Quick reminder: Taylor Swift's seventh album, Lover, will be out on in just over two weeks. A few days after that, she'll hit the 2019 VMAs for a performance and potentially walk away with some (or all?) of the 10 awards she's nominated for. It's a good month to be her, and it apparently keeps getting better.
On Thursday (August 8), Swift was revealed to be this year's Vogue September issue cover star, a designation she now famously shares with the likes of Lady Gaga, Beyoncé, and more. The accompanying interview bounds from topics ranging from sexism to her LGBTQ+ allyship to the sale of Big Machine to Scooter Braun, and more. And unlike during the Reputation album cycle in 2017, Swift has opened herself up to talking about all of it.
"It was either investing in my past or my and other artists' future, and I chose the future," she said in the interview after "her whole body slumps with a palpable heaviness" when asked about the Big Machine sale, of which she was critical in a Tumblr note posted in June. (It's true: Swift signed with Republic/Universal in 2018, a statement of looking ahead, not backward.)
This year has also seen Swift's unequivocal support for LGBTQ+ issues, most notably in her colorful, cameo-filled video for "You Need to Calm Down." The vocal directness, she says, came partly from her pal (and collaborator) Todrick Hall asking her what she would do if her son was gay. "The fact that he had to ask me... shocked me and made me realize that I had not made my position clear enough or loud enough," Swift said in the interview. "If my son was gay, he'd be gay. I don't understand the question."
"If he was thinking that, I can't imagine what my fans in the LGBTQ community might be thinking," she continued. "It was kind of devastating to realize that I hadn't been publicly clear about that."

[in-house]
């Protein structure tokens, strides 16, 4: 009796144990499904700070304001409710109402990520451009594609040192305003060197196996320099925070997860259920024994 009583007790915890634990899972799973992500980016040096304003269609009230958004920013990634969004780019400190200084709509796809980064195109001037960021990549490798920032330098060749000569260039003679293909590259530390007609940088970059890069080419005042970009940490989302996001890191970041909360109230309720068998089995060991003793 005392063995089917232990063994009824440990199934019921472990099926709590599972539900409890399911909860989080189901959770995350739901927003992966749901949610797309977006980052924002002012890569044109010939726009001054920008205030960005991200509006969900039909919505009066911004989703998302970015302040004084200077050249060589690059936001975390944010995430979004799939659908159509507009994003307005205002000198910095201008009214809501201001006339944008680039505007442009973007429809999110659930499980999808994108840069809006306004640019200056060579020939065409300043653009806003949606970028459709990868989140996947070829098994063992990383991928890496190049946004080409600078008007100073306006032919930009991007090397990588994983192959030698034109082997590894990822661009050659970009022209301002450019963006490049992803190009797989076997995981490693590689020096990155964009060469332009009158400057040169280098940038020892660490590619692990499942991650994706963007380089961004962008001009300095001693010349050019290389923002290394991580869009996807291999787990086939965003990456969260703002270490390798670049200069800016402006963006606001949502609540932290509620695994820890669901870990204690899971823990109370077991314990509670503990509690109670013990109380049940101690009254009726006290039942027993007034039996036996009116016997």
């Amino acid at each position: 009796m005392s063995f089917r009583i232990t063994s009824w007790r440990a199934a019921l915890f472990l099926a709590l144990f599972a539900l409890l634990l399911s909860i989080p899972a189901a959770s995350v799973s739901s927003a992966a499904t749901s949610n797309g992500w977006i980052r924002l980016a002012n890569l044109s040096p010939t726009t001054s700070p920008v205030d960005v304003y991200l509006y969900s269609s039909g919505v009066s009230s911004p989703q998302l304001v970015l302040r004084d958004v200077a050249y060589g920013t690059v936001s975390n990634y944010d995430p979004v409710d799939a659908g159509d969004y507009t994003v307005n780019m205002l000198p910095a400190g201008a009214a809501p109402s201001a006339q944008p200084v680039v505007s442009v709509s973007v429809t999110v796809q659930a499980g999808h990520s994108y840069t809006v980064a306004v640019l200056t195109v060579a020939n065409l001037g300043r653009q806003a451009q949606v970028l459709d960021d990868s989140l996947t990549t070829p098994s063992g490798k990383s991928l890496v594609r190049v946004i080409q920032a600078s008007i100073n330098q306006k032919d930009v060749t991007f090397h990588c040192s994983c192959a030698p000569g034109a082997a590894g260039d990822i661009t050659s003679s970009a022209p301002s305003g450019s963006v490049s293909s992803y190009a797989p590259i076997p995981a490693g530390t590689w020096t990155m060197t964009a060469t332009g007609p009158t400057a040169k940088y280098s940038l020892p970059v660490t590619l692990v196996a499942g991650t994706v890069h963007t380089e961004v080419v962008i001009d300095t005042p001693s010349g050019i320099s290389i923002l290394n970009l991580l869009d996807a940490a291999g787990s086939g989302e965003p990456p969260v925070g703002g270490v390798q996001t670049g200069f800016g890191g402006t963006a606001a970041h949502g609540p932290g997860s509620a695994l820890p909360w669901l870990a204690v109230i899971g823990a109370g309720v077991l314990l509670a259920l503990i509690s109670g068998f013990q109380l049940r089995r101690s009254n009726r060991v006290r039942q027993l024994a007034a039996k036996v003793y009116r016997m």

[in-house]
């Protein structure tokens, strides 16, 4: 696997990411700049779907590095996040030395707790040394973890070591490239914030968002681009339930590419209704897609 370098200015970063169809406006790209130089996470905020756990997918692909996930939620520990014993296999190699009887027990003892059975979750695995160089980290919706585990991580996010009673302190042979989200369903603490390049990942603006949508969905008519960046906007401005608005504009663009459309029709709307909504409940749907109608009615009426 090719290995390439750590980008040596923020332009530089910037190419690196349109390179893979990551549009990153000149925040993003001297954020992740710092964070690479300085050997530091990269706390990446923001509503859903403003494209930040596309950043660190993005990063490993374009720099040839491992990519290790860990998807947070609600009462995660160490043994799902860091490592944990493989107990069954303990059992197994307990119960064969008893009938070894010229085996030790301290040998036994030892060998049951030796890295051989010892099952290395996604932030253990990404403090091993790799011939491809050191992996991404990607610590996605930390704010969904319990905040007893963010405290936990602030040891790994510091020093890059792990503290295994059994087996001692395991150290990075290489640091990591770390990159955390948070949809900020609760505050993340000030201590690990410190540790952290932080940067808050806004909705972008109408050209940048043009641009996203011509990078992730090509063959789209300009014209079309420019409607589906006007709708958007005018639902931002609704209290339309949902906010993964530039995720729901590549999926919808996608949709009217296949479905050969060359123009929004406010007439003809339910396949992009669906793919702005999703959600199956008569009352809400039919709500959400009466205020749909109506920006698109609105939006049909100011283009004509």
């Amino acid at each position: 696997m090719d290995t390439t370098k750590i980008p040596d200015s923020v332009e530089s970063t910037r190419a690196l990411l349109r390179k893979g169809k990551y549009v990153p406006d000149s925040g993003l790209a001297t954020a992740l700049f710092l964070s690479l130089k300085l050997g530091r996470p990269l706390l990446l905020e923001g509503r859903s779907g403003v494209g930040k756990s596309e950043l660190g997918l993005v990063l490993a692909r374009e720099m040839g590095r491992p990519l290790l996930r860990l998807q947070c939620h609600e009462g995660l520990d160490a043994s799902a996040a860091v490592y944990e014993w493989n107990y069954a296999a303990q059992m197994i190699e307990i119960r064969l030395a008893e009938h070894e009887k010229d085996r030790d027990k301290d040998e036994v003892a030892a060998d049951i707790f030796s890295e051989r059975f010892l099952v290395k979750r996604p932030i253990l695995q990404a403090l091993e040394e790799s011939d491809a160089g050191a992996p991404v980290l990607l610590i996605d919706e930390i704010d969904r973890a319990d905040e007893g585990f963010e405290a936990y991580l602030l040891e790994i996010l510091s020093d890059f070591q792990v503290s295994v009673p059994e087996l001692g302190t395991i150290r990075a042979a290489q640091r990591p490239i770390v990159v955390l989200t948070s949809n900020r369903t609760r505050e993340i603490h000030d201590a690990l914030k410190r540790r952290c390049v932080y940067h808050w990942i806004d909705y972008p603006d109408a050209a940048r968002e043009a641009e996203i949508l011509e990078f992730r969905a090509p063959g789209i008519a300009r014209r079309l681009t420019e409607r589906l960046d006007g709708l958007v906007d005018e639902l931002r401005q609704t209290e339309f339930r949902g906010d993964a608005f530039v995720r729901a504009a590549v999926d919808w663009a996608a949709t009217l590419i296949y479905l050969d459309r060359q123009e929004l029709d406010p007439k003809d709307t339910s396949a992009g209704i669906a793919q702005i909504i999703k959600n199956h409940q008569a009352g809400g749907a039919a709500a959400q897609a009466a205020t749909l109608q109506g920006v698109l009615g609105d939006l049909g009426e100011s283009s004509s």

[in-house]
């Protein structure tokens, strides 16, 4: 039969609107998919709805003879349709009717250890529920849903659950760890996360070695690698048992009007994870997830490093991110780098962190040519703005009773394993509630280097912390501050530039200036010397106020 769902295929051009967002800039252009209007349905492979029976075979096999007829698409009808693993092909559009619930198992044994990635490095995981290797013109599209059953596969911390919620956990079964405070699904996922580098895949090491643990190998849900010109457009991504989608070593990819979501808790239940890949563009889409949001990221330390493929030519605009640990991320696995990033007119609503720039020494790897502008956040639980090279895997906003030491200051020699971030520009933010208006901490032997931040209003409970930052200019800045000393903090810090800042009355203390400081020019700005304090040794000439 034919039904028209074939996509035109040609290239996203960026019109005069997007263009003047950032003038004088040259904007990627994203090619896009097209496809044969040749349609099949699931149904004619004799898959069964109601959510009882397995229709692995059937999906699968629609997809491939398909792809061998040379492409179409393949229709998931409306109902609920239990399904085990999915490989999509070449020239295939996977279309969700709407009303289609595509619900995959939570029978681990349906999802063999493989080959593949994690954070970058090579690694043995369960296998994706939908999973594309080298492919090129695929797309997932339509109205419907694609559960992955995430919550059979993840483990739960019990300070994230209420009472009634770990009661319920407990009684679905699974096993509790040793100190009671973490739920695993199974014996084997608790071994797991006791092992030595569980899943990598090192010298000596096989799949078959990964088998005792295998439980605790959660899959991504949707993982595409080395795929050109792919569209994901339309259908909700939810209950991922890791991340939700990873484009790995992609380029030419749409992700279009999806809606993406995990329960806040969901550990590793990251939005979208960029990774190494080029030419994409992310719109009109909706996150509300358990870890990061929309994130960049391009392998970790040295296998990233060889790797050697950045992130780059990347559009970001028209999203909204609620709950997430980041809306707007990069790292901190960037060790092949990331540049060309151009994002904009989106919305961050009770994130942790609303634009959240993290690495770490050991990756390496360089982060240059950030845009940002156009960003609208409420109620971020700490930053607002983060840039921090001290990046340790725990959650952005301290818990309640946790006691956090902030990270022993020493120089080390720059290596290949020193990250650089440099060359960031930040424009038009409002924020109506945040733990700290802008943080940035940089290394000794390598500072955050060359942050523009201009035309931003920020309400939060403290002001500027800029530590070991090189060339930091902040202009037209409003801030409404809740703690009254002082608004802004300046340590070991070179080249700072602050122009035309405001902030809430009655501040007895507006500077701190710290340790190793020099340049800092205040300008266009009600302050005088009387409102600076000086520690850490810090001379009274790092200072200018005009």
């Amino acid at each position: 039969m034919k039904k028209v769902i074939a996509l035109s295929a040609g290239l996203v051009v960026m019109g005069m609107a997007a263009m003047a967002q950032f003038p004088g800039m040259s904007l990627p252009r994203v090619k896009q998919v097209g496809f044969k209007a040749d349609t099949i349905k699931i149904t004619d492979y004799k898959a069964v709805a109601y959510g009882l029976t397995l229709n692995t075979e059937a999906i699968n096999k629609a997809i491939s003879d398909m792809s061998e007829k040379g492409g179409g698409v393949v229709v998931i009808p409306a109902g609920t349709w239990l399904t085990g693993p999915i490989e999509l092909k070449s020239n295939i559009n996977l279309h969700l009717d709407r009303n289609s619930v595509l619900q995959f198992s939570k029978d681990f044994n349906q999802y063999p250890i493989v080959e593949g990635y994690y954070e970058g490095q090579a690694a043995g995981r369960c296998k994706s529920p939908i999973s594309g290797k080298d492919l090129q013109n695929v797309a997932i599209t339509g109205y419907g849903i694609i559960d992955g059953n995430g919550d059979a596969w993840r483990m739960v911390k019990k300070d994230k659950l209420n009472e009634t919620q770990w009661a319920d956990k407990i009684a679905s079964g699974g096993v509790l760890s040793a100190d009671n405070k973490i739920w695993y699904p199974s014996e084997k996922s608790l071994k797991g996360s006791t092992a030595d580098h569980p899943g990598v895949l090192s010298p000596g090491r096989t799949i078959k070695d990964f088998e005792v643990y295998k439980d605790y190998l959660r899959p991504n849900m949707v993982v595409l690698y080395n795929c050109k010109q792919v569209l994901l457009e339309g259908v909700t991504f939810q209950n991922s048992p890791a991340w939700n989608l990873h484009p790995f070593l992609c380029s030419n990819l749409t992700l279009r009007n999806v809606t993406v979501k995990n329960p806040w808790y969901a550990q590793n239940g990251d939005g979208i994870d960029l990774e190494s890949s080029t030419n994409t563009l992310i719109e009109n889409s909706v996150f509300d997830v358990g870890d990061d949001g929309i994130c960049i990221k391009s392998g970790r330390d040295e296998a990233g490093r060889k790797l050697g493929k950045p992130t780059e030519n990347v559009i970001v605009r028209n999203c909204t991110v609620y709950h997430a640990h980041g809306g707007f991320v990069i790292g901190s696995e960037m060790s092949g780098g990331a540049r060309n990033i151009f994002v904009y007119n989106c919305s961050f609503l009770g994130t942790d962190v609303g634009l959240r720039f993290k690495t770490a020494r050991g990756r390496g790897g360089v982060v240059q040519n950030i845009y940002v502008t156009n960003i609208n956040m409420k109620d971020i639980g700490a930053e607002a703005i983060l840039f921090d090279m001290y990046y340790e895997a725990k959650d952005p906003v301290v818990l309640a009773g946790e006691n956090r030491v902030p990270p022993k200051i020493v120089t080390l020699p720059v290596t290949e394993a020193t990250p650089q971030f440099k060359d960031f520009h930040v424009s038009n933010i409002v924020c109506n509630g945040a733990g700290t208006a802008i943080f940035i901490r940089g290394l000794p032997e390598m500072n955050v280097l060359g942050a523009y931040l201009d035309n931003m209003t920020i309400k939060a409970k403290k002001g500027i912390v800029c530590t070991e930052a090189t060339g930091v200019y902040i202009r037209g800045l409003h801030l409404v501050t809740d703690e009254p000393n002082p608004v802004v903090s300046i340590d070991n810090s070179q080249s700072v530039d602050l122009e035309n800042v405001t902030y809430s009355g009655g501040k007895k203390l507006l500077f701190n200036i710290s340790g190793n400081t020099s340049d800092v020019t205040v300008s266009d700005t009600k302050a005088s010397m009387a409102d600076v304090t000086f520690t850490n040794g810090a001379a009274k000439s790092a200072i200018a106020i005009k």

In a particularly revealing moment, Swift also gives a reason for why she chose to amplify her pro-LGBTQ+ message now, given that she's long been supportive: "I didn't realize until recently that I could advocate for a community that I'm not a part of. It's hard to know how to do that without being so fearful of making a mistake that you just freeze. Because my mistakes are very loud. When I make a mistake, it echoes through the canyons of the world. It's clickbait, and it's a part of my life story, and it's a part of my career arc."
Other gems from the cover story reveal some interesting tidbits from the filming of the "You Need to Calm Down" video, including that the song was never played on set ("for security reasons") and that the crew was made to wear ear buds to further prevent any leakage. Swift also directly addresses the Kim Kardashian/Kanye West feud that defined much of her 2016 and 2017 public image, as well as the damage being "cancelled" did to her psyche.